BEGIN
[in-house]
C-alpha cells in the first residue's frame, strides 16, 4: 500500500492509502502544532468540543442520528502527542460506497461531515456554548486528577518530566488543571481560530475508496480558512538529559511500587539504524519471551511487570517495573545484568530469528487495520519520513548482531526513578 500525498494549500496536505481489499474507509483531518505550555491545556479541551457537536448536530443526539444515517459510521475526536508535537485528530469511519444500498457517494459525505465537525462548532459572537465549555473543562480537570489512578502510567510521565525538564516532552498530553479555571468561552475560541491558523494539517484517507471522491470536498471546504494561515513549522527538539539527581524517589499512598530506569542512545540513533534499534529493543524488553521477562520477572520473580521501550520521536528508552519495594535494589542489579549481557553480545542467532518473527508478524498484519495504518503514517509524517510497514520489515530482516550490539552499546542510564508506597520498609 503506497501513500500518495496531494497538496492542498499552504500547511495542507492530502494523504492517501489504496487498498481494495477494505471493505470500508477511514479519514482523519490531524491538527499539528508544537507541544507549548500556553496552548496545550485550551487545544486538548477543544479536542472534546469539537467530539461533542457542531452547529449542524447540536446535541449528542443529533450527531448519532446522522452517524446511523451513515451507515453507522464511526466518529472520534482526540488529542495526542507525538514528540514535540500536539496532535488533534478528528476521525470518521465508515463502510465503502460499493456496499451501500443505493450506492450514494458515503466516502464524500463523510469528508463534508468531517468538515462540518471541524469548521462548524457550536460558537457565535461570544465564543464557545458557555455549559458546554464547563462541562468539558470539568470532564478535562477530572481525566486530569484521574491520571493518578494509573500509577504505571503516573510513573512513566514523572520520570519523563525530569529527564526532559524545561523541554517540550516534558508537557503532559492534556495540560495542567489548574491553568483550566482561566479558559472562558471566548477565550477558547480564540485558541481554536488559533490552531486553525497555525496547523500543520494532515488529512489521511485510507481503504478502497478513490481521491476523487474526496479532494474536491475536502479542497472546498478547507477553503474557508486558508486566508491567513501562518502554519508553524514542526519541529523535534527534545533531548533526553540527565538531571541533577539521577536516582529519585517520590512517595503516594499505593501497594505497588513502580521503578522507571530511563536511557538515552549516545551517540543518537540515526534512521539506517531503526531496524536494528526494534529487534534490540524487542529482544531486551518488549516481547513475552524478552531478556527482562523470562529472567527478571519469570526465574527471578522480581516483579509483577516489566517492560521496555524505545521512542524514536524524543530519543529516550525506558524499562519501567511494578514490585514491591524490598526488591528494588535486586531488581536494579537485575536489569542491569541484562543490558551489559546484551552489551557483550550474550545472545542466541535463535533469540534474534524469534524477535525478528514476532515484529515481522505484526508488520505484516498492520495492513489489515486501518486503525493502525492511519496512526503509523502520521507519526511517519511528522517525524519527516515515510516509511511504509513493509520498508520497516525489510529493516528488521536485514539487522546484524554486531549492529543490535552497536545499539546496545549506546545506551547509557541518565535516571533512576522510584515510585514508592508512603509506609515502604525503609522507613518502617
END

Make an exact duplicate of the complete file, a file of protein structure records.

[in-house]
C-alpha cells in the first residue's frame, strides 16, 4: 500500500492509502502544532468540543442520528502527542460506497461531515456554548486528577518530566488543571481560530475508496480558512538529559511500587539504524519471551511487570517495573545484568530469528487495520519520513548482531526513578 500525498494549500496536505481489499474507509483531518505550555491545556479541551457537536448536530443526539444515517459510521475526536508535537485528530469511519444500498457517494459525505465537525462548532459572537465549555473543562480537570489512578502510567510521565525538564516532552498530553479555571468561552475560541491558523494539517484517507471522491470536498471546504494561515513549522527538539539527581524517589499512598530506569542512545540513533534499534529493543524488553521477562520477572520473580521501550520521536528508552519495594535494589542489579549481557553480545542467532518473527508478524498484519495504518503514517509524517510497514520489515530482516550490539552499546542510564508506597520498609 503506497501513500500518495496531494497538496492542498499552504500547511495542507492530502494523504492517501489504496487498498481494495477494505471493505470500508477511514479519514482523519490531524491538527499539528508544537507541544507549548500556553496552548496545550485550551487545544486538548477543544479536542472534546469539537467530539461533542457542531452547529449542524447540536446535541449528542443529533450527531448519532446522522452517524446511523451513515451507515453507522464511526466518529472520534482526540488529542495526542507525538514528540514535540500536539496532535488533534478528528476521525470518521465508515463502510465503502460499493456496499451501500443505493450506492450514494458515503466516502464524500463523510469528508463534508468531517468538515462540518471541524469548521462548524457550536460558537457565535461570544465564543464557545458557555455549559458546554464547563462541562468539558470539568470532564478535562477530572481525566486530569484521574491520571493518578494509573500509577504505571503516573510513573512513566514523572520520570519523563525530569529527564526532559524545561523541554517540550516534558508537557503532559492534556495540560495542567489548574491553568483550566482561566479558559472562558471566548477565550477558547480564540485558541481554536488559533490552531486553525497555525496547523500543520494532515488529512489521511485510507481503504478502497478513490481521491476523487474526496479532494474536491475536502479542497472546498478547507477553503474557508486558508486566508491567513501562518502554519508553524514542526519541529523535534527534545533531548533526553540527565538531571541533577539521577536516582529519585517520590512517595503516594499505593501497594505497588513502580521503578522507571530511563536511557538515552549516545551517540543518537540515526534512521539506517531503526531496524536494528526494534529487534534490540524487542529482544531486551518488549516481547513475552524478552531478556527482562523470562529472567527478571519469570526465574527471578522480581516483579509483577516489566517492560521496555524505545521512542524514536524524543530519543529516550525506558524499562519501567511494578514490585514491591524490598526488591528494588535486586531488581536494579537485575536489569542491569541484562543490558551489559546484551552489551557483550550474550545472545542466541535463535533469540534474534524469534524477535525478528514476532515484529515481522505484526508488520505484516498492520495492513489489515486501518486503525493502525492511519496512526503509523502520521507519526511517519511528522517525524519527516515515510516509511511504509513493509520498508520497516525489510529493516528488521536485514539487522546484524554486531549492529543490535552497536545499539546496545549506546545506551547509557541518565535516571533512576522510584515510585514508592508512603509506609515502604525503609522507613518502617